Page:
Policies aimed at the reopening of the abandoned town of Varosha (Maraş) in Turkish Cyprus are on the right track, Kudret Özersay, the country’s foreign minister, has said in a written statement.
Given recent developments and with Turkey’s support, Varosha could be opened to its former residents under Turkish Cypriot administration following the presidential elections scheduled for Oct. 11, Özersay said.
“Both the Greek Cypriot side and other international players understand that as long as we proceed carefully, our policy on Varosha will come alive and cannot be prevented,” Özersay said, adding that property rights will be respected.
“When I put forward my vision of opening the fenced-off town of Varosha under Turkish Cypriot administration six years ago, there were people who laughed at it. Many actors and the Turkish Cypriot public now have started to support this policy,” he said.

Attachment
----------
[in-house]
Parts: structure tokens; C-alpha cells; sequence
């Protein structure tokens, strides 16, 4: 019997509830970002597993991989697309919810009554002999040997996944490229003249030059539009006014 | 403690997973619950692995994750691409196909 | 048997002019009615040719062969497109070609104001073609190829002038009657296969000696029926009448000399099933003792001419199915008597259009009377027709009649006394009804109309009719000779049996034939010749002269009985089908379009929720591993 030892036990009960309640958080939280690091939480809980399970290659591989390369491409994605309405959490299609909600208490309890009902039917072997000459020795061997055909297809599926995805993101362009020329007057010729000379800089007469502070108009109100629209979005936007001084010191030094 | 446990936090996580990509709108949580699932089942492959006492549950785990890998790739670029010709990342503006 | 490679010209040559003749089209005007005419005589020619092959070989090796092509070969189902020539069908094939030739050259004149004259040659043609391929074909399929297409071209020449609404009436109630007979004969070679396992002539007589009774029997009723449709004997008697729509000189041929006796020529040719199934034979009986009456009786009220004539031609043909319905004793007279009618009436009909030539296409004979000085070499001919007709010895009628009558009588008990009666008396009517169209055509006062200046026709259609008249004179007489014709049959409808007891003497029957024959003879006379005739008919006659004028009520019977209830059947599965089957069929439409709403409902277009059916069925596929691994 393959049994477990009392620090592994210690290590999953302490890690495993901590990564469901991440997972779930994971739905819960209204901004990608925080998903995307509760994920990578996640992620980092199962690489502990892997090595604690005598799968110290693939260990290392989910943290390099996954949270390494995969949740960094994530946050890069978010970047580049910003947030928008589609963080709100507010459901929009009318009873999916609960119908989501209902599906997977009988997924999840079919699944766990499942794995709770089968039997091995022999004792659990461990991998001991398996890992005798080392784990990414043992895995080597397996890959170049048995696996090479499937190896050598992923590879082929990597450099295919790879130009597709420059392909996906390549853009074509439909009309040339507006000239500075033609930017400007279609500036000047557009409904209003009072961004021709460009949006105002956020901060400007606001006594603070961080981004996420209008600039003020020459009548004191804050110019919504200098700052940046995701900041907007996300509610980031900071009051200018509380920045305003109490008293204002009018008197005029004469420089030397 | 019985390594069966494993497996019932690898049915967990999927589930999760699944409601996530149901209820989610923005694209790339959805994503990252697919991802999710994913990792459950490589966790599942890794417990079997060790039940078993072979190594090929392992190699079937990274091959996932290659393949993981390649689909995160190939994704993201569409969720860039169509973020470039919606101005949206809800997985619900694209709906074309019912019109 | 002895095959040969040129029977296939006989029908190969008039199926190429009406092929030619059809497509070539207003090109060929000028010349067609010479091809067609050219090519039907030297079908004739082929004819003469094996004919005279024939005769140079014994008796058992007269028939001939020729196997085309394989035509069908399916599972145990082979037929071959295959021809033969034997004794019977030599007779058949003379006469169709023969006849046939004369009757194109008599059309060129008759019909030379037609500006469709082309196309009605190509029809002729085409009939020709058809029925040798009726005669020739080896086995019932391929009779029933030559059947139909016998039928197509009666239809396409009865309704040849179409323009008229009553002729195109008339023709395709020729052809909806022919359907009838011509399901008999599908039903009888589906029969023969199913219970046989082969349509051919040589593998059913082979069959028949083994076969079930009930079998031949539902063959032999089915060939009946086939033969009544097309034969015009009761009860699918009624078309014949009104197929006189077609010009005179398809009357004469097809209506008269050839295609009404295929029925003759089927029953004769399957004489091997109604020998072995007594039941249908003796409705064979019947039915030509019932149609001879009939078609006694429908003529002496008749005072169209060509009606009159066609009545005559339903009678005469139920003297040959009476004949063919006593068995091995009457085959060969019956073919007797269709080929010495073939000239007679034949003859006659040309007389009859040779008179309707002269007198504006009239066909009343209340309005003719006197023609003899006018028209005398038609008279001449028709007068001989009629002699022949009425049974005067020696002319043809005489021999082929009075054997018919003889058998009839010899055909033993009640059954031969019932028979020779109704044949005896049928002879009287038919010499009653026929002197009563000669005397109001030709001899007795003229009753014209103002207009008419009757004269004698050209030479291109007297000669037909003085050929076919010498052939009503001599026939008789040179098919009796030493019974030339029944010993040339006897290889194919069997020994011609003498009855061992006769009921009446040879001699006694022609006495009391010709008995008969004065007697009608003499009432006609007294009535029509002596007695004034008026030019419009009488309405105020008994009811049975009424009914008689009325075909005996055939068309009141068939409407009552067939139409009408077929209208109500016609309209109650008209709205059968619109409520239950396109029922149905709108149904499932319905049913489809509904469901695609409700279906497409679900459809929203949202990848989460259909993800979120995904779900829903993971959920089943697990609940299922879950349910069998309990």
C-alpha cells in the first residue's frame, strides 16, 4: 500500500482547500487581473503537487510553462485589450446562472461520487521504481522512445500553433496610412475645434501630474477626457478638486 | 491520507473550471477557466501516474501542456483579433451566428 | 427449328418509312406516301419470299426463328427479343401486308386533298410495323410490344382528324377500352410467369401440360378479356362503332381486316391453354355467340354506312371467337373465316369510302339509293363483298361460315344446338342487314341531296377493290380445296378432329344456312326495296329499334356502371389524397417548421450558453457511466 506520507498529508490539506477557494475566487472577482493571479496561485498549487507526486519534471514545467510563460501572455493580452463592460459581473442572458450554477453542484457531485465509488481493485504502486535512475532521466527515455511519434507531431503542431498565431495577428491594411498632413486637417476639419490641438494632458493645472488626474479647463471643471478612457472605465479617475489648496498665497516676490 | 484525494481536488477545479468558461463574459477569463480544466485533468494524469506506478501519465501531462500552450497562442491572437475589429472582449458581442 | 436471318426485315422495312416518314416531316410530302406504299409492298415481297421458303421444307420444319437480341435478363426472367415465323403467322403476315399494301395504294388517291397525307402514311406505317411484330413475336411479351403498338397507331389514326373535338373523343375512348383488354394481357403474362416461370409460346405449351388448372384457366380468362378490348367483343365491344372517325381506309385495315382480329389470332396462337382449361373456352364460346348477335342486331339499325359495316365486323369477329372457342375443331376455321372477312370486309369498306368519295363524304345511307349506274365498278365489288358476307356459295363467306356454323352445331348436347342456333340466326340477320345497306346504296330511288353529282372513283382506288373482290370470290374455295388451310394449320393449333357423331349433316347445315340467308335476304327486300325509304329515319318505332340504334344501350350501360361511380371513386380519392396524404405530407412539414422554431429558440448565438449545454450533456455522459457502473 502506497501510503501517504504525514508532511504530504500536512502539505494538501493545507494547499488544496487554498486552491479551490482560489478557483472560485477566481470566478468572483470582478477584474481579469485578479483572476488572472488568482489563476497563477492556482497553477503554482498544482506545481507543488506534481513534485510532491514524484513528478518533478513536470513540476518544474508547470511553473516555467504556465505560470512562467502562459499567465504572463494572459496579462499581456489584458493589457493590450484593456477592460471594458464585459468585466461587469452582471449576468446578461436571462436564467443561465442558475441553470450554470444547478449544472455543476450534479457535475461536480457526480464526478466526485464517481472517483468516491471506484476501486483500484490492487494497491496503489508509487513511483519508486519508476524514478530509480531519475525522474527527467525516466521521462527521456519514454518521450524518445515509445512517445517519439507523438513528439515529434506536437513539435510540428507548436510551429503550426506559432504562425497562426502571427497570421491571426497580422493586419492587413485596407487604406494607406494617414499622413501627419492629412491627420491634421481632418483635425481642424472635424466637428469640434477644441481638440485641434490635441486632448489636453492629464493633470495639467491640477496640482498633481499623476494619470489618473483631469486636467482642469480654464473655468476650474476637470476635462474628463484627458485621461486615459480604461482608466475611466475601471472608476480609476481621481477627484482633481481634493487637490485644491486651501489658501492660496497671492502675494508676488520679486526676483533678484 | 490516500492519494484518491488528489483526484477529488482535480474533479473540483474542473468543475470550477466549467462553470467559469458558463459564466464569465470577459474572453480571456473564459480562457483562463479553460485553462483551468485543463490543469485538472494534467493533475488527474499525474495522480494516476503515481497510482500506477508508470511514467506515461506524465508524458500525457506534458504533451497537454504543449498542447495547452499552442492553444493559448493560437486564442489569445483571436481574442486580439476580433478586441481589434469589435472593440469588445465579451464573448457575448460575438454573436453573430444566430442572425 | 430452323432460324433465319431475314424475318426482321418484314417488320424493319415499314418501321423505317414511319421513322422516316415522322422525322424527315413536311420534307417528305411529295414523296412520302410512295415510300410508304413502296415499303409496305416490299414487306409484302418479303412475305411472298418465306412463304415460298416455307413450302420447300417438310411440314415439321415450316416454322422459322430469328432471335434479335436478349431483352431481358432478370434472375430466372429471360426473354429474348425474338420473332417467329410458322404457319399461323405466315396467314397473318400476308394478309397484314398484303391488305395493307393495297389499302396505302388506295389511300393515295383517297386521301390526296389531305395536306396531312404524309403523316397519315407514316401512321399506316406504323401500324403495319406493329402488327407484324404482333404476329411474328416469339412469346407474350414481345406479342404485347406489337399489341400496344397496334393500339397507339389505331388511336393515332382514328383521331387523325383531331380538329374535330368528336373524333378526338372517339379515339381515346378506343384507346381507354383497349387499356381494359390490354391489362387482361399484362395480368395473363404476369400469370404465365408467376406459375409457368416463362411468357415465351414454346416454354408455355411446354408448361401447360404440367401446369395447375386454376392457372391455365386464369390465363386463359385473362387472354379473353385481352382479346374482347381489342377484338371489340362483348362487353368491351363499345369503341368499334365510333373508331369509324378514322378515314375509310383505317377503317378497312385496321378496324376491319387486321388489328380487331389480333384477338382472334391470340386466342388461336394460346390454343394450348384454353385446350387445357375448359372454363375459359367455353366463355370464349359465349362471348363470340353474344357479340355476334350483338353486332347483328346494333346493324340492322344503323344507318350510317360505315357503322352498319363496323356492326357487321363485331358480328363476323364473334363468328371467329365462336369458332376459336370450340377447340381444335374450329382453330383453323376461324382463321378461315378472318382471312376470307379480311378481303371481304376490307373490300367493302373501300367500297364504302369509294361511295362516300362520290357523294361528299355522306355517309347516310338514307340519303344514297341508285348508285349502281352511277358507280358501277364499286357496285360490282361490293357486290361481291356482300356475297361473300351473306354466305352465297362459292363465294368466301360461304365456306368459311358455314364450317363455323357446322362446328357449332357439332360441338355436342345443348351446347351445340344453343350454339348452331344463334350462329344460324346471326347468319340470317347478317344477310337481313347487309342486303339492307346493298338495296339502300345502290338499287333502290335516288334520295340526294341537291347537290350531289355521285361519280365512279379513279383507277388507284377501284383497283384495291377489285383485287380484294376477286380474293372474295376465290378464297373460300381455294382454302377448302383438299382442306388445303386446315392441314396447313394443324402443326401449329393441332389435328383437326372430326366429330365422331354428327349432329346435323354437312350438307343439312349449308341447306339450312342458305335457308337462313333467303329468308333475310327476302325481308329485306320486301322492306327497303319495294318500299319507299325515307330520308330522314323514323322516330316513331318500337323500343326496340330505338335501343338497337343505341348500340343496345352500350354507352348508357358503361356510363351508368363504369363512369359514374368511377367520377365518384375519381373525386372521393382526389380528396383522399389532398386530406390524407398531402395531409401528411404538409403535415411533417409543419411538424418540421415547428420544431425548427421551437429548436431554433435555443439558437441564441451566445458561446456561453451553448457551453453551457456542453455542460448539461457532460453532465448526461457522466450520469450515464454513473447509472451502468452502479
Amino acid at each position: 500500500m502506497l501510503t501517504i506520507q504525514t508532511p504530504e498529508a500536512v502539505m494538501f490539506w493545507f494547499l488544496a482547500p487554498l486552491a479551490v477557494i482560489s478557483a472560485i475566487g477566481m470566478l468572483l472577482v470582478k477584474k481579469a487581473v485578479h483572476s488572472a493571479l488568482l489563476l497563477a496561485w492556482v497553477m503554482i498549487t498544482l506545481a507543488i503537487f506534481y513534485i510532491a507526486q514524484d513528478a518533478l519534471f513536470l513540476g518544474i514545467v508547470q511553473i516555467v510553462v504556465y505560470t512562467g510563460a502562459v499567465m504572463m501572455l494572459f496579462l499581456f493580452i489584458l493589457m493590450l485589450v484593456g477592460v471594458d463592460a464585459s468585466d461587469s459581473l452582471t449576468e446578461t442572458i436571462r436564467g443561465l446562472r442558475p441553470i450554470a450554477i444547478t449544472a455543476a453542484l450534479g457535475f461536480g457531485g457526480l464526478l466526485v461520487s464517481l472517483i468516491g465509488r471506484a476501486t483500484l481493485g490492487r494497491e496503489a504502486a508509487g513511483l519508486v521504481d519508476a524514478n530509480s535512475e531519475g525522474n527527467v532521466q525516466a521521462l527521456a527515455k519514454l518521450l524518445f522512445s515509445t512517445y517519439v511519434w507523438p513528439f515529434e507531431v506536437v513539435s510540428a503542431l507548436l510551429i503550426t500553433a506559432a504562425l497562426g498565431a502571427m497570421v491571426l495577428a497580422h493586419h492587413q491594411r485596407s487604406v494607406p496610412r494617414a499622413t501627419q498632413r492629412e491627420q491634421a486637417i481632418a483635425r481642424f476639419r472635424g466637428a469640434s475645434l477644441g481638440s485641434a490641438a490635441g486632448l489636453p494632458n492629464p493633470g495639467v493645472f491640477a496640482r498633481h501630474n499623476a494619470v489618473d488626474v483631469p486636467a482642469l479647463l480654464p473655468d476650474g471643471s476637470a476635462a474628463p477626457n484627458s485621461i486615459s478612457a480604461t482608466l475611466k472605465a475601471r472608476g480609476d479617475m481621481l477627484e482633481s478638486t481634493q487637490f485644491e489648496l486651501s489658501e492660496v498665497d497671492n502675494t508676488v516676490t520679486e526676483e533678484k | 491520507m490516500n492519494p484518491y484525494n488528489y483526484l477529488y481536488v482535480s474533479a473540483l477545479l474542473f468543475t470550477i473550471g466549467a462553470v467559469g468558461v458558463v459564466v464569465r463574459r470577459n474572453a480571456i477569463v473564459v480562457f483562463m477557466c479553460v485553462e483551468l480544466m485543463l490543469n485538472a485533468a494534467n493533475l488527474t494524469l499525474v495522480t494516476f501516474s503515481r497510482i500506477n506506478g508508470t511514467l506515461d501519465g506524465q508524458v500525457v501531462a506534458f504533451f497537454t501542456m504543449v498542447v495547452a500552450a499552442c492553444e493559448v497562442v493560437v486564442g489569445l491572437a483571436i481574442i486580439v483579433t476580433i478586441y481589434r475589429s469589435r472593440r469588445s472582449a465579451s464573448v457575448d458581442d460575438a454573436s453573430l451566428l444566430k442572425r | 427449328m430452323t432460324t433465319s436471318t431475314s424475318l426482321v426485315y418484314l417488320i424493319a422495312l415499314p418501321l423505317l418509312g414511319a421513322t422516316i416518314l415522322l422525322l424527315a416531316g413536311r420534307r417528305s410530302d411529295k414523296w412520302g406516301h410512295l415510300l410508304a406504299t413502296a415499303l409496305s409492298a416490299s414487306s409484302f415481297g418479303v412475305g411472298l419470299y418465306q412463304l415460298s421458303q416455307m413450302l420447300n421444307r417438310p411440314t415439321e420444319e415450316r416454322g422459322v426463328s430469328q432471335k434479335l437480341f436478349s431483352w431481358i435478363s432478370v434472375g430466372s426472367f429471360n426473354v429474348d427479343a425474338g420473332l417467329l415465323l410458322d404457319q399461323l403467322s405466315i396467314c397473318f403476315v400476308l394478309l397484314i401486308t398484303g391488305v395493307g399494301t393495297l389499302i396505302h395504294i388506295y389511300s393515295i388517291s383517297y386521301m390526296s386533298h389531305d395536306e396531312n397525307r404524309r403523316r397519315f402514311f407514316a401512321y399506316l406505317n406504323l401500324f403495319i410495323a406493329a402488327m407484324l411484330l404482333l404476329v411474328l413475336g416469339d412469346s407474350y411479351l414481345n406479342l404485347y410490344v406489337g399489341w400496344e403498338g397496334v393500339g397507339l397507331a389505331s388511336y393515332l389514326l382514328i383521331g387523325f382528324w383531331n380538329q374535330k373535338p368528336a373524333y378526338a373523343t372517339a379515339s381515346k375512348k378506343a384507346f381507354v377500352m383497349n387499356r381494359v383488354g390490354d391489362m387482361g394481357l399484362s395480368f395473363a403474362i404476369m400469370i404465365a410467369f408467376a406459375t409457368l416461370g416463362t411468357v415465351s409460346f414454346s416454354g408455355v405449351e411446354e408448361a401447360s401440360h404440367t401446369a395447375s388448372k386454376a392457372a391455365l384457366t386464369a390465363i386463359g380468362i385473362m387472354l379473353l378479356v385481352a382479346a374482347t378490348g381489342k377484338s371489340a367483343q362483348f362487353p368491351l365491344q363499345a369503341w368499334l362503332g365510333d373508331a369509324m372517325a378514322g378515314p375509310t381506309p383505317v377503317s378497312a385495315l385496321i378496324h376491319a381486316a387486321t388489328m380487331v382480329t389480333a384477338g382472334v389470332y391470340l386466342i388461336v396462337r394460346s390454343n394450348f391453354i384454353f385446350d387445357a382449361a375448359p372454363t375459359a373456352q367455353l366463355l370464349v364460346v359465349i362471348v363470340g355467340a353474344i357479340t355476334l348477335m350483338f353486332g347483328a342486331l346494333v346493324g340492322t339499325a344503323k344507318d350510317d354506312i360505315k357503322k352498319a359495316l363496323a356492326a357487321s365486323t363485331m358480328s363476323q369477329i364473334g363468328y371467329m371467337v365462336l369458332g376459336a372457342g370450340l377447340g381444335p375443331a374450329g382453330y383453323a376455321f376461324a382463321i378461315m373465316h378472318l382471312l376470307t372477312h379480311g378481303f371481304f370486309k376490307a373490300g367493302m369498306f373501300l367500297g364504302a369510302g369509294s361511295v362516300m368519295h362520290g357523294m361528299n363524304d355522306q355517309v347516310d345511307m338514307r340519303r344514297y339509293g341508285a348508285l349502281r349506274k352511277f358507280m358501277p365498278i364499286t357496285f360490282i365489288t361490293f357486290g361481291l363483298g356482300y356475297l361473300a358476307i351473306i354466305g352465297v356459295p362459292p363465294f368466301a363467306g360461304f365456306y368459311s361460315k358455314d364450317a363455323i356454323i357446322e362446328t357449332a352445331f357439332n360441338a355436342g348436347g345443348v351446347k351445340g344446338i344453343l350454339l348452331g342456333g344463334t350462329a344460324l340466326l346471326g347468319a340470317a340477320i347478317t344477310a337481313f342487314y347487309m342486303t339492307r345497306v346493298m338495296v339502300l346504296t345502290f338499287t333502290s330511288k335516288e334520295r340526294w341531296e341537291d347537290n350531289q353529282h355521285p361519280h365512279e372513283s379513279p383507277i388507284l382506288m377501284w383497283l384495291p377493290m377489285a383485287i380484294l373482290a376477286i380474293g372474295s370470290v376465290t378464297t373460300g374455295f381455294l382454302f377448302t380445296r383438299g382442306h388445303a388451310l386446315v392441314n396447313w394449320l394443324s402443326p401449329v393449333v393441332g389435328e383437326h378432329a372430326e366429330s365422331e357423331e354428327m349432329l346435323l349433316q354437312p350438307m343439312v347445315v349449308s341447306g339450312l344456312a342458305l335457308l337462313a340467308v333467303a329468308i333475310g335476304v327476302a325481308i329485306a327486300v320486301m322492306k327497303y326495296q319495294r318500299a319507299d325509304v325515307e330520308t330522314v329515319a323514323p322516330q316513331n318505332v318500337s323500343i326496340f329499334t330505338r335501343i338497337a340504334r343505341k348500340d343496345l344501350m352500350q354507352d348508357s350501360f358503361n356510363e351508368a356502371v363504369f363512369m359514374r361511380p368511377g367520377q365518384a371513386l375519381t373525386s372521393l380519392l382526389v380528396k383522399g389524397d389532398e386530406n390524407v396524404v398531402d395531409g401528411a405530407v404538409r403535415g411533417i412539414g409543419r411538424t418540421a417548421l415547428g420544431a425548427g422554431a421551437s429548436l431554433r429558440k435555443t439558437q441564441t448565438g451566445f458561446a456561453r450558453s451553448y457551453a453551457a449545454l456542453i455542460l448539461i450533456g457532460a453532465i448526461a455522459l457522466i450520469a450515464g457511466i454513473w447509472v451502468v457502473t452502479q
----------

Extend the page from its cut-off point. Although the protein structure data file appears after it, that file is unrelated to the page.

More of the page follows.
Noting that he will pursue a proactive diplomacy in the international arena to realize this memorizing vision, Özersay said that he will always come up with an approach that generates new ideas on this issue and on other foreign policy issues.
Varosha was a famous resort region in Cyprus which boasted a capacity of 10,000 beds across more than 100 hotels; however, it has been closed since 1974.
The city is protected by a 1984 U.N. Security Council resolution, stating that the empty town can only be resettled by its original inhabitants.